The EU AI Liability Directive (AILD): Bridging Information Gaps

Authors

  • Marta Ziosi Oxford Internet Institute
  • Jakob Mökander Oxford Internet Institute, University of Oxford, 1 St Giles’, Oxford, OX1 3JS, UK
  • Claudio Novelli Department of Legal Studies, University of Bologna, Via Zamboni, 27/29, 40126, Bologna, IT
  • Federico Casolari Department of Legal Studies, University of Bologna, Via Zamboni, 27/29, 40126, Bologna, IT
  • Mariarosaria Taddeo Oxford Internet Institute, University of Oxford, 1 St Giles’, Oxford, OX1 3JS, UK
  • Luciano Floridi Oxford Internet Institute, University of Oxford, 1 St Giles’, Oxford, OX1 3JS, UK

Abstract

The proposed European AI Liability Directive (AILD) is an important step towards closing the ‘liability gap’, i.e., the difficulty in assigning responsibility for harms caused by AI systems. However, if victims are to bring liability claims, they must first have ways of knowing that they have been subject to algorithmic discrimination or other harms caused by AI systems. This ‘information gap’ must be addressed if the AILD is to meet its regulatory objectives. In this article, we argue that the current version of the AILD reduces legal fragmentation but not legal uncertainty; privileges transparency and disclosure of evidence of high-risk systems over knowledge of harm and discrimination; and shifts the burden on the claimant from proving fault to accessing and understanding the evidence provided by the defendant. We conclude by providing four recommendations on how to improve the AILD to address the ‘liability gap’ and the ‘information gap’.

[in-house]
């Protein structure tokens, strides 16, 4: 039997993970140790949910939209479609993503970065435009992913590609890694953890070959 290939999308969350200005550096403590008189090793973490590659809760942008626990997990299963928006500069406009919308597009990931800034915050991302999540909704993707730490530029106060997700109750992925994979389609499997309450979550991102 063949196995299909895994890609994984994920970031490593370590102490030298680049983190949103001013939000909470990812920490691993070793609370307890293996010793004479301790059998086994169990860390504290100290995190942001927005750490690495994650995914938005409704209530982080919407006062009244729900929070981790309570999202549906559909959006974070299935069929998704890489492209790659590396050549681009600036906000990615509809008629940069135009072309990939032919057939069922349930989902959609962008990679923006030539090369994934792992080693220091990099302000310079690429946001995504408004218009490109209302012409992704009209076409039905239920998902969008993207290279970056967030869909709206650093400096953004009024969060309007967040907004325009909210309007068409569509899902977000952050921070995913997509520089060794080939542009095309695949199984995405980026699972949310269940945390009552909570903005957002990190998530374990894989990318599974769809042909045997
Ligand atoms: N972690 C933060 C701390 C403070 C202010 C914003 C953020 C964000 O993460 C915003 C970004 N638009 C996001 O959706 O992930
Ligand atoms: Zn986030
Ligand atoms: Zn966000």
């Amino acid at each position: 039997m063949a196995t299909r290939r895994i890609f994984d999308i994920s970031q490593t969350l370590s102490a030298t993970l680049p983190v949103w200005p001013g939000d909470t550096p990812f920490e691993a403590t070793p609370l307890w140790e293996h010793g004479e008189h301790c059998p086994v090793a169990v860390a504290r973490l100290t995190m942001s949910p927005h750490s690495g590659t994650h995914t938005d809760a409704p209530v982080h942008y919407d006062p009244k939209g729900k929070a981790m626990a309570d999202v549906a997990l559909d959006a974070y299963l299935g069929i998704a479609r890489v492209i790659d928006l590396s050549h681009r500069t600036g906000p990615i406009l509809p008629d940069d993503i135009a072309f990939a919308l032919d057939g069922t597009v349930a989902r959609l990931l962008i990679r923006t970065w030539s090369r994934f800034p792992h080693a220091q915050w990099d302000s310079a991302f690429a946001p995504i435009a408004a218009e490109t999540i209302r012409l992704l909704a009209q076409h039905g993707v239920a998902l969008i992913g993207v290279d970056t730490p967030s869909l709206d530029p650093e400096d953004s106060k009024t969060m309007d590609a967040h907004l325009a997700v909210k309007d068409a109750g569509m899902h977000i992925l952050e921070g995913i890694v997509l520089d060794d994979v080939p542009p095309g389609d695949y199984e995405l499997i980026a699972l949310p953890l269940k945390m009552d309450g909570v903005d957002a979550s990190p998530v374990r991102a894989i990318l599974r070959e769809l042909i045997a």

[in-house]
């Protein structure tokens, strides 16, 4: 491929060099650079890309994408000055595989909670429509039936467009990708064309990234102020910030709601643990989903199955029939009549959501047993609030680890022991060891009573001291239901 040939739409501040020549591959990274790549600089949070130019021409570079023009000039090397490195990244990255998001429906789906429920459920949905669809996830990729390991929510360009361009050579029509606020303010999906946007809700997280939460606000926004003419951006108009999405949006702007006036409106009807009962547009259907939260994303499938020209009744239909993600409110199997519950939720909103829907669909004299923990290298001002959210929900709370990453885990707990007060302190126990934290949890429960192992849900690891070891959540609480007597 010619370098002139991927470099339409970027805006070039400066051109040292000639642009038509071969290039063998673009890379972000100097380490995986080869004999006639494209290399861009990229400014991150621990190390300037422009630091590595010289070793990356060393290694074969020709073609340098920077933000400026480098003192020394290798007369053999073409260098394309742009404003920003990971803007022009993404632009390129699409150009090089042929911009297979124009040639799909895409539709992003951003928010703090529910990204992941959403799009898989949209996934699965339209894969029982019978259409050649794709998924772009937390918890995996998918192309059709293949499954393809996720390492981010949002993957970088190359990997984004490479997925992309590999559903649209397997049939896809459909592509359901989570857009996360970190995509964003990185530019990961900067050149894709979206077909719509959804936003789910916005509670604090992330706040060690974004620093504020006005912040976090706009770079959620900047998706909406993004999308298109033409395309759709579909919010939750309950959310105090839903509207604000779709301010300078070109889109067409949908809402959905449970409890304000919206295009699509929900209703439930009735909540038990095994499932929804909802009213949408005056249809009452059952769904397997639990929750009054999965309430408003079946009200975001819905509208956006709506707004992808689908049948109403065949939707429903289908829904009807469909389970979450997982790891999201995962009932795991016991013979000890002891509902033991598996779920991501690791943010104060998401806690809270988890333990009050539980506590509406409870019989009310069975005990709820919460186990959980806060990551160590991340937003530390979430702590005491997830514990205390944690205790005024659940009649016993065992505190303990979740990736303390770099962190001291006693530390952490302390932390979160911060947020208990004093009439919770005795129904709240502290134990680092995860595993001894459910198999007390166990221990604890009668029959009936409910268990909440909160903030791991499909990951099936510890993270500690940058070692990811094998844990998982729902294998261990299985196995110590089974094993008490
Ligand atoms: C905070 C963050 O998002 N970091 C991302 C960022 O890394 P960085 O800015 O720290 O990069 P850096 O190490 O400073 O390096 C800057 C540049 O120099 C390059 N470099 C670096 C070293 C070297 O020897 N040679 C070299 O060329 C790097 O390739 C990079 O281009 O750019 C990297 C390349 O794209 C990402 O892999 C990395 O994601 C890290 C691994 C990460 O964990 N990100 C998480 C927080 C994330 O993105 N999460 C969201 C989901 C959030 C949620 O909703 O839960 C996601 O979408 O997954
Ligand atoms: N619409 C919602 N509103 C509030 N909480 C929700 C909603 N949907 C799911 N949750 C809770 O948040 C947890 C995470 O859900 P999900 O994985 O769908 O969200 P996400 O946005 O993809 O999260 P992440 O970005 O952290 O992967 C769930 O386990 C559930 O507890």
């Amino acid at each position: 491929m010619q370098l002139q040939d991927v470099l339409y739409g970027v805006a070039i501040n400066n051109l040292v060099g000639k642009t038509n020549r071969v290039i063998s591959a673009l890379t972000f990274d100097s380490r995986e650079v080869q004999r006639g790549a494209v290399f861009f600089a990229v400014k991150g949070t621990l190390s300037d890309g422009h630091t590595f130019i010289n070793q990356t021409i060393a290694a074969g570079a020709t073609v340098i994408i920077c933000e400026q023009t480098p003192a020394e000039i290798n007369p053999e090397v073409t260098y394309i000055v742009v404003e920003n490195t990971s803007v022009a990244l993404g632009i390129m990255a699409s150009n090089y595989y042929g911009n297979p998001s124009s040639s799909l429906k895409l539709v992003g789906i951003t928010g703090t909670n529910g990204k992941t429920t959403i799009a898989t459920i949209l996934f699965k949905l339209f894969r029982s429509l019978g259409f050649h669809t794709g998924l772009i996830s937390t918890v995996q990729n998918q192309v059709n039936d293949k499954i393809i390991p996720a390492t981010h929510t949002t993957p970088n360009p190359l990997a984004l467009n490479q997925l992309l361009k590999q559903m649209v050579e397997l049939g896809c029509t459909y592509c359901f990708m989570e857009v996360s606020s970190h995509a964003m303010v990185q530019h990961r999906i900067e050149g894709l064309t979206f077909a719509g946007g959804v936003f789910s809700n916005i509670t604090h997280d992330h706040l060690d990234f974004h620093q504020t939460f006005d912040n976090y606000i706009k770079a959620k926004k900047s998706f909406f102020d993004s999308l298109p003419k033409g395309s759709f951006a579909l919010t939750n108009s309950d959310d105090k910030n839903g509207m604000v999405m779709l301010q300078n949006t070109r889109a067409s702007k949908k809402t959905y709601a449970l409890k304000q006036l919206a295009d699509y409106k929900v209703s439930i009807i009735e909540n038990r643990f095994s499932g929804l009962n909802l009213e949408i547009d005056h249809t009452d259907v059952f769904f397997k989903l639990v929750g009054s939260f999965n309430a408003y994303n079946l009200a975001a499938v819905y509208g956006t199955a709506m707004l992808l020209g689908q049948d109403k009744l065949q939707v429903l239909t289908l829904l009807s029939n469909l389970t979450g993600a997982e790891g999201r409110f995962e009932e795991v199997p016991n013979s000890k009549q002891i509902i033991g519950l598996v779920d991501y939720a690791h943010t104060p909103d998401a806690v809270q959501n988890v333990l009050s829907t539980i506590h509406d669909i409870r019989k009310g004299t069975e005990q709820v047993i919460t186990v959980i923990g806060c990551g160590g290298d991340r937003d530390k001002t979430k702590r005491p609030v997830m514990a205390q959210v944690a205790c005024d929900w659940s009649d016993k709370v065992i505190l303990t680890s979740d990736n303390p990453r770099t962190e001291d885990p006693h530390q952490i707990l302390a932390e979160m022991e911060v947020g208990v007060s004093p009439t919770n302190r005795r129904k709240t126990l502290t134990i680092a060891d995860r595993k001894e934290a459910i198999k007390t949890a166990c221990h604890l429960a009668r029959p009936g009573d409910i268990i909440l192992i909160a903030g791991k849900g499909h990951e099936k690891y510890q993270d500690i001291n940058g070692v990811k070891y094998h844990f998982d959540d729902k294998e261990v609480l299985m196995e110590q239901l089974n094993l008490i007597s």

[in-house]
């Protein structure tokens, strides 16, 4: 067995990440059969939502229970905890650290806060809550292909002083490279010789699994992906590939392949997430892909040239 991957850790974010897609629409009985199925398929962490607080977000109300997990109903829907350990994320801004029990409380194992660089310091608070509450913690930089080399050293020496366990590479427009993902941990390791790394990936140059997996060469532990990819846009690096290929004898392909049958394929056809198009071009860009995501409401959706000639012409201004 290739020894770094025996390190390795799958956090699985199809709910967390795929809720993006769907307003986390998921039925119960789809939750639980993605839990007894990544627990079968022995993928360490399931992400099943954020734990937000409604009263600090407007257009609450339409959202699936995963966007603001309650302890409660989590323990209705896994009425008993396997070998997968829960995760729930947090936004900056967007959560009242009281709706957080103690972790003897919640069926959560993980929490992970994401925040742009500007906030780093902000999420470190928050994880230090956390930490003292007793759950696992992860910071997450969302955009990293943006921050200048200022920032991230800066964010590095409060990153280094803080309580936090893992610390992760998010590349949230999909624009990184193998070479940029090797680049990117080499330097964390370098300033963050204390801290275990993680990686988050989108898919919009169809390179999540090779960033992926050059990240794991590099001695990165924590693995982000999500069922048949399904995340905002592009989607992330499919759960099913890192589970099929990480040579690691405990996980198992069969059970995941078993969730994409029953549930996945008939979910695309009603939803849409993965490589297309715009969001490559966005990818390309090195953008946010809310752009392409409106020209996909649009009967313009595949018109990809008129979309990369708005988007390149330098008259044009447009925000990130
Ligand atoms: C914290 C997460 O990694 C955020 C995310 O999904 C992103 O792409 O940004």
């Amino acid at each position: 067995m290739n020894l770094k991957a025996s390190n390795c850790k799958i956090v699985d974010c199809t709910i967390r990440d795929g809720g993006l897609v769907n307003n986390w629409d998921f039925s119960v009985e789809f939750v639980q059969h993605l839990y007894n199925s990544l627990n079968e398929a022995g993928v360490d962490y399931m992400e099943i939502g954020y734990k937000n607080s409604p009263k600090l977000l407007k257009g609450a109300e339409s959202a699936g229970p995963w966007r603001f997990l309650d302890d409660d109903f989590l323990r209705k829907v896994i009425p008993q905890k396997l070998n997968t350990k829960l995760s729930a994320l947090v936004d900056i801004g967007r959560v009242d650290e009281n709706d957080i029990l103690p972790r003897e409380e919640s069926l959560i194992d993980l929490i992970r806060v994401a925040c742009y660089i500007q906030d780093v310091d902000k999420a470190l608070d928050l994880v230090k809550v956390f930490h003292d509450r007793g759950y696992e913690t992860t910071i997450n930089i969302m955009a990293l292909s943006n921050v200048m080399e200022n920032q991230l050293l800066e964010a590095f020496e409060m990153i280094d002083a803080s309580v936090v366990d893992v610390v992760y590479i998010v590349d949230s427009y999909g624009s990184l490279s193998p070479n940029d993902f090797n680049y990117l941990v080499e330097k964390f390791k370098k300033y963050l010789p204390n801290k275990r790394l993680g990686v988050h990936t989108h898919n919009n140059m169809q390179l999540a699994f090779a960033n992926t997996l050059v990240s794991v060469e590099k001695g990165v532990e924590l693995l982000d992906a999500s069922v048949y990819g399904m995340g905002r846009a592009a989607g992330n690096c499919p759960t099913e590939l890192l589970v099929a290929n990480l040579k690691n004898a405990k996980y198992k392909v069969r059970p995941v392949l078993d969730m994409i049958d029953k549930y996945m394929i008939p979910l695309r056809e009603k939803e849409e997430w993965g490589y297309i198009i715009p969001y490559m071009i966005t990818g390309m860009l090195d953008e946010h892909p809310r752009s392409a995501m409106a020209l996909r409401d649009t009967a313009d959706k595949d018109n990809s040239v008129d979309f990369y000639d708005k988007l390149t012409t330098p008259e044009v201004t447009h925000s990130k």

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Published

31.12.2023

Issue

Section

Commentaries